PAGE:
N Pevsner and B Cherry, The Buildings of England: Devon, 1989, pp. 759-60; B Cherry, "The Devon Country House in the Late Seventeenth and Early Eighteenth Centuries", Devon Archaeological Society Proceedings, Vol 46 (1988) pp. 123-5; C Rae-Scott, "The Restoration of Stedcombe House", Association for Studies in the Conservation of Historic Buildings, Vol 15 (1991) pp. 31-8.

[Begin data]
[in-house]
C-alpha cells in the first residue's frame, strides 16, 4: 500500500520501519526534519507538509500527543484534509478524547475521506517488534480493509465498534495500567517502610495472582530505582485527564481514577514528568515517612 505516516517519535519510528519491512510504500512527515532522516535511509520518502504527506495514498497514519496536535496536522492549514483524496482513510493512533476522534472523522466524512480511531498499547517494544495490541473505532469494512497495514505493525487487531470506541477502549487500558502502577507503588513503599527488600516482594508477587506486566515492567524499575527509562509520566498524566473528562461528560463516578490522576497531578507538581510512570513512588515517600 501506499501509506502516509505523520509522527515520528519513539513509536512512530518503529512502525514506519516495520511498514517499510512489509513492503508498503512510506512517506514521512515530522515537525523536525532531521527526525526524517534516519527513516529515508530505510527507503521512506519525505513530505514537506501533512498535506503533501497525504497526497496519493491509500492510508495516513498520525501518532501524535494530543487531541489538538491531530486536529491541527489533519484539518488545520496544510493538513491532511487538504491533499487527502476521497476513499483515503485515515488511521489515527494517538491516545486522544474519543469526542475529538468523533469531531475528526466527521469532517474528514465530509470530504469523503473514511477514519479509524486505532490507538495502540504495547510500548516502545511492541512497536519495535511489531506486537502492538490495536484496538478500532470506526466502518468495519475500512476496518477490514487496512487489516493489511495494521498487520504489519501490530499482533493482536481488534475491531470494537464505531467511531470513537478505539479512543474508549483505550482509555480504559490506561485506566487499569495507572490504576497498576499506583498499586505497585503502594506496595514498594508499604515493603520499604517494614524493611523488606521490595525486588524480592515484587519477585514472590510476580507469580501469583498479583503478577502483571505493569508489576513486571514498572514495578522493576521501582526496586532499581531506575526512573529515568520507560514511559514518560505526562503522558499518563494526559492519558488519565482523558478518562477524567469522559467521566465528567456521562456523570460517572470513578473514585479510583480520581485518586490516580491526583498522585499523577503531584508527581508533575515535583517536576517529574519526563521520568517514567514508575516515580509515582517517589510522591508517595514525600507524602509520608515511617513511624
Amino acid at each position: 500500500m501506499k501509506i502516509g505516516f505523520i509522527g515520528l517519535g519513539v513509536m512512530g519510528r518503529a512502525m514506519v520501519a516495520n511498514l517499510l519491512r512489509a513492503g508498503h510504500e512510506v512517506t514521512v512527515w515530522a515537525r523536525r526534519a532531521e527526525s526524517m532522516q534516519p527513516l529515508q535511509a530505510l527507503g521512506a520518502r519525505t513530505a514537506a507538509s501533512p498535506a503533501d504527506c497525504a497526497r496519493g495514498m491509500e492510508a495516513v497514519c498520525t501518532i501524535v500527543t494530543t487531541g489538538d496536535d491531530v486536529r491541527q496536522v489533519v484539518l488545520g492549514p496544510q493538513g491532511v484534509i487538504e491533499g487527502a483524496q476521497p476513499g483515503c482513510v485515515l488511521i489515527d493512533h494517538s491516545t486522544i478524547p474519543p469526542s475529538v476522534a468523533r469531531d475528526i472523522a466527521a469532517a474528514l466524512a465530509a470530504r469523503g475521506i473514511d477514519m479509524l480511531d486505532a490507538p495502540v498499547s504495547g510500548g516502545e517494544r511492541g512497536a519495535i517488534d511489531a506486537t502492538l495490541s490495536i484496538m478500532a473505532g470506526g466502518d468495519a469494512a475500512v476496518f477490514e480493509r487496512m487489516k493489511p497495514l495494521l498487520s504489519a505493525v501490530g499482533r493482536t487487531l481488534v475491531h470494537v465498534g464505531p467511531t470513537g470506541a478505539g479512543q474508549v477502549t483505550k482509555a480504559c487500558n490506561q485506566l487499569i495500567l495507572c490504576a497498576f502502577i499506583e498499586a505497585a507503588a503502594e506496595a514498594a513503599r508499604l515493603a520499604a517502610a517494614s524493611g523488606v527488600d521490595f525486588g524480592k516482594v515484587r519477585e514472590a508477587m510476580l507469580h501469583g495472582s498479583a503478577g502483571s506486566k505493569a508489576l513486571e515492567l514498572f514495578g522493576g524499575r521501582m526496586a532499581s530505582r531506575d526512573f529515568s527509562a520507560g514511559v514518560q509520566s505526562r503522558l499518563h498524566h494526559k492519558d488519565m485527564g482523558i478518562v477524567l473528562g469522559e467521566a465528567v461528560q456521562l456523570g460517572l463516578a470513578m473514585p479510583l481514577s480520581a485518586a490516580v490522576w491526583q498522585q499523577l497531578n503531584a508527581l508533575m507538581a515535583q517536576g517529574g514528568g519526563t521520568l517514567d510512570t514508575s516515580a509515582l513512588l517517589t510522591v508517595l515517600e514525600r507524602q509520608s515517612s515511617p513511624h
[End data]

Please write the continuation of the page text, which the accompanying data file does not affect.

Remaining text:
------------------------------------ In the entry for:-

SY 29 SE AXMOUTH MUSBURY ROAD

14/29 Stedcombe House

11.9.51

GV I

The last sentence of the penultimate paragraph shall be amended to read:-

An exceptionally fine and complete example of this type of small late 17th Century country house, the compact and centralised plan being an early example.

------------------------------------

SY 29 SE AXMOUTH MUSBURY ROAD 14/29 11.9.51 Stedcombe House

II*